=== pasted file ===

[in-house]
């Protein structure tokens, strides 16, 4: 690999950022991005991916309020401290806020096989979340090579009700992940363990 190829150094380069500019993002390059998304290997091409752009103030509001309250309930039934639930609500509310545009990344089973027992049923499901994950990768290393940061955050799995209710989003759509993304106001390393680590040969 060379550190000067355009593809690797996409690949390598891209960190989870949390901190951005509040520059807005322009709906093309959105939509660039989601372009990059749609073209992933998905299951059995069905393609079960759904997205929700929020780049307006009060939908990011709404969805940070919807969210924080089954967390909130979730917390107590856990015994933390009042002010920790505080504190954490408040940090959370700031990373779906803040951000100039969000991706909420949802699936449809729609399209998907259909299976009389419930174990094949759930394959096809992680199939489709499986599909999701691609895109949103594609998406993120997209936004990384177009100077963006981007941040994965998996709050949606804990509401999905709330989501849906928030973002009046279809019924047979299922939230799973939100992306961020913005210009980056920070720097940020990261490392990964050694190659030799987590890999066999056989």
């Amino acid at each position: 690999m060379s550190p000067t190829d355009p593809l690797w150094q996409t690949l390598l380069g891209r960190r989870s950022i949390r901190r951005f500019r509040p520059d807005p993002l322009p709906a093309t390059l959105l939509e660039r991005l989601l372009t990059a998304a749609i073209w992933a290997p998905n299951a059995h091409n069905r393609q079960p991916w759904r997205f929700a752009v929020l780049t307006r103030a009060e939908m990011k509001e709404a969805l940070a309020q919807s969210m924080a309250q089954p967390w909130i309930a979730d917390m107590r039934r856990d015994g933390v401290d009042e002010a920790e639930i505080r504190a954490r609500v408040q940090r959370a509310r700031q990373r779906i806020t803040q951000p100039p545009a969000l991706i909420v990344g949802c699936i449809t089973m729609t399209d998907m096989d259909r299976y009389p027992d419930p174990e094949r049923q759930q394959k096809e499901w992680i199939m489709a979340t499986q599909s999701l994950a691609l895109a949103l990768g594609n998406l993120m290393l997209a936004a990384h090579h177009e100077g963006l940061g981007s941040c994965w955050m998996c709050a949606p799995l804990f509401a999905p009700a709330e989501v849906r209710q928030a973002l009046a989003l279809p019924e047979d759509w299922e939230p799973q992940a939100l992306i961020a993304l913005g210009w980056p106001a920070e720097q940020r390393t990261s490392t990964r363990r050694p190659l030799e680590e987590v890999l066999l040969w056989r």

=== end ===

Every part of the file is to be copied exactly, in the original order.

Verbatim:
[in-house]
């Protein structure tokens, strides 16, 4: 690999950022991005991916309020401290806020096989979340090579009700992940363990 190829150094380069500019993002390059998304290997091409752009103030509001309250309930039934639930609500509310545009990344089973027992049923499901994950990768290393940061955050799995209710989003759509993304106001390393680590040969 060379550190000067355009593809690797996409690949390598891209960190989870949390901190951005509040520059807005322009709906093309959105939509660039989601372009990059749609073209992933998905299951059995069905393609079960759904997205929700929020780049307006009060939908990011709404969805940070919807969210924080089954967390909130979730917390107590856990015994933390009042002010920790505080504190954490408040940090959370700031990373779906803040951000100039969000991706909420949802699936449809729609399209998907259909299976009389419930174990094949759930394959096809992680199939489709499986599909999701691609895109949103594609998406993120997209936004990384177009100077963006981007941040994965998996709050949606804990509401999905709330989501849906928030973002009046279809019924047979299922939230799973939100992306961020913005210009980056920070720097940020990261490392990964050694190659030799987590890999066999056989």
């Amino acid at each position: 690999m060379s550190p000067t190829d355009p593809l690797w150094q996409t690949l390598l380069g891209r960190r989870s950022i949390r901190r951005f500019r509040p520059d807005p993002l322009p709906a093309t390059l959105l939509e660039r991005l989601l372009t990059a998304a749609i073209w992933a290997p998905n299951a059995h091409n069905r393609q079960p991916w759904r997205f929700a752009v929020l780049t307006r103030a009060e939908m990011k509001e709404a969805l940070a309020q919807s969210m924080a309250q089954p967390w909130i309930a979730d917390m107590r039934r856990d015994g933390v401290d009042e002010a920790e639930i505080r504190a954490r609500v408040q940090r959370a509310r700031q990373r779906i806020t803040q951000p100039p545009a969000l991706i909420v990344g949802c699936i449809t089973m729609t399209d998907m096989d259909r299976y009389p027992d419930p174990e094949r049923q759930q394959k096809e499901w992680i199939m489709a979340t499986q599909s999701l994950a691609l895109a949103l990768g594609n998406l993120m290393l997209a936004a990384h090579h177009e100077g963006l940061g981007s941040c994965w955050m998996c709050a949606p799995l804990f509401a999905p009700a709330e989501v849906r209710q928030a973002l009046a989003l279809p019924e047979d759509w299922e939230p799973q992940a939100l992306i961020a993304l913005g210009w980056p106001a920070e720097q940020r390393t990261s490392t990964r363990r050694p190659l030799e680590e987590v890999l066999l040969w056989r």